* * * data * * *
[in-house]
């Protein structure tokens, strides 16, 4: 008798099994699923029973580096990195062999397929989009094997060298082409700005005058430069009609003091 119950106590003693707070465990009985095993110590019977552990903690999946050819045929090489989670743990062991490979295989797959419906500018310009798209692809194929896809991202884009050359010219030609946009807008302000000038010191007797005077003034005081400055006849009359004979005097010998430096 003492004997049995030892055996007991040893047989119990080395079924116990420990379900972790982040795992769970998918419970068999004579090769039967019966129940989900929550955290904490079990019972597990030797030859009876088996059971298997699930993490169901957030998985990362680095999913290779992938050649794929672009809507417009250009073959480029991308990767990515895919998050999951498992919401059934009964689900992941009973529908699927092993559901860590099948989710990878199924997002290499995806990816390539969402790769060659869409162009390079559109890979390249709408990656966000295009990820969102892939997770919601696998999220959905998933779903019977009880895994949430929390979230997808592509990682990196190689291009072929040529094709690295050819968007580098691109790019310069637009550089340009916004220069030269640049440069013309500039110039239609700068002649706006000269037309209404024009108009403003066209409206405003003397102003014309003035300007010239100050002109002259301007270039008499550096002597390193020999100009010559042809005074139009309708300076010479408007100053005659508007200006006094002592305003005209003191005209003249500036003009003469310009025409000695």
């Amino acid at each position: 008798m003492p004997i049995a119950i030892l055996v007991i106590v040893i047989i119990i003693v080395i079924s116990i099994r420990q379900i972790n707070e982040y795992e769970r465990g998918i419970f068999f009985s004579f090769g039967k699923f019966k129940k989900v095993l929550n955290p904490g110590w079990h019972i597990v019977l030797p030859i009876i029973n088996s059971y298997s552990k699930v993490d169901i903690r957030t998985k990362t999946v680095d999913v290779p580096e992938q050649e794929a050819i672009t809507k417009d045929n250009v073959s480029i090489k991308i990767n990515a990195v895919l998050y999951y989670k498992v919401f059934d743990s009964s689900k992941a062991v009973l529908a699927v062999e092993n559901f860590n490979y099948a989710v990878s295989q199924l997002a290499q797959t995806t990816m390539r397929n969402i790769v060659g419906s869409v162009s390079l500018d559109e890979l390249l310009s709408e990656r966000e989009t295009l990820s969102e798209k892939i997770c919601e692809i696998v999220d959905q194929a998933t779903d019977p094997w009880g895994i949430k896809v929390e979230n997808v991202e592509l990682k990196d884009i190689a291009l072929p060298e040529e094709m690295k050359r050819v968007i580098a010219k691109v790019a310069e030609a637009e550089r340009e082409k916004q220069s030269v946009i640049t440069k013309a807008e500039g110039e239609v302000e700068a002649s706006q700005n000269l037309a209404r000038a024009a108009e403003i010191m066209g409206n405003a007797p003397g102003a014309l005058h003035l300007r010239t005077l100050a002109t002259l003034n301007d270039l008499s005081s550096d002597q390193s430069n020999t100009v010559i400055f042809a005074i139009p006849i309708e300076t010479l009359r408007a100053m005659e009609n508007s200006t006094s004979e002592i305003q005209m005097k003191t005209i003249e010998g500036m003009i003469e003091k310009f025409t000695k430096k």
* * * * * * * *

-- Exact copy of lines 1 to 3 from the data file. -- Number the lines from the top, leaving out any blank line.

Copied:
[in-house]
């Protein structure tokens, strides 16, 4: 008798099994699923029973580096990195062999397929989009094997060298082409700005005058430069009609003091 119950106590003693707070465990009985095993110590019977552990903690999946050819045929090489989670743990062991490979295989797959419906500018310009798209692809194929896809991202884009050359010219030609946009807008302000000038010191007797005077003034005081400055006849009359004979005097010998430096 003492004997049995030892055996007991040893047989119990080395079924116990420990379900972790982040795992769970998918419970068999004579090769039967019966129940989900929550955290904490079990019972597990030797030859009876088996059971298997699930993490169901957030998985990362680095999913290779992938050649794929672009809507417009250009073959480029991308990767990515895919998050999951498992919401059934009964689900992941009973529908699927092993559901860590099948989710990878199924997002290499995806990816390539969402790769060659869409162009390079559109890979390249709408990656966000295009990820969102892939997770919601696998999220959905998933779903019977009880895994949430929390979230997808592509990682990196190689291009072929040529094709690295050819968007580098691109790019310069637009550089340009916004220069030269640049440069013309500039110039239609700068002649706006000269037309209404024009108009403003066209409206405003003397102003014309003035300007010239100050002109002259301007270039008499550096002597390193020999100009010559042809005074139009309708300076010479408007100053005659508007200006006094002592305003005209003191005209003249500036003009003469310009025409000695």
């Amino acid at each position: 008798m003492p004997i049995a119950i030892l055996v007991i106590v040893i047989i119990i003693v080395i079924s116990i099994r420990q379900i972790n707070e982040y795992e769970r465990g998918i419970f068999f009985s004579f090769g039967k699923f019966k129940k989900v095993l929550n955290p904490g110590w079990h019972i597990v019977l030797p030859i009876i029973n088996s059971y298997s552990k699930v993490d169901i903690r957030t998985k990362t999946v680095d999913v290779p580096e992938q050649e794929a050819i672009t809507k417009d045929n250009v073959s480029i090489k991308i990767n990515a990195v895919l998050y999951y989670k498992v919401f059934d743990s009964s689900k992941a062991v009973l529908a699927v062999e092993n559901f860590n490979y099948a989710v990878s295989q199924l997002a290499q797959t995806t990816m390539r397929n969402i790769v060659g419906s869409v162009s390079l500018d559109e890979l390249l310009s709408e990656r966000e989009t295009l990820s969102e798209k892939i997770c919601e692809i696998v999220d959905q194929a998933t779903d019977p094997w009880g895994i949430k896809v929390e979230n997808v991202e592509l990682k990196d884009i190689a291009l072929p060298e040529e094709m690295k050359r050819v968007i580098a010219k691109v790019a310069e030609a637009e550089r340009e082409k916004q220069s030269v946009i640049t440069k013309a807008e500039g110039e239609v302000e700068a002649s706006q700005n000269l037309a209404r000038a024009a108009e403003i010191m066209g409206n405003a007797p003397g102003a014309l005058h003035l300007r010239t005077l100050a002109t002259l003034n301007d270039l008499s005081s550096d002597q390193s430069n020999t100009v010559i400055f042809a005074i139009p006849i309708e300076t010479l009359r408007a100053m005659e009609n508007s200006t006094s004979e002592i305003q005209m005097k003191t005209i003249e010998g500036m003009i003469e003091k310009f025409t000695k430096k």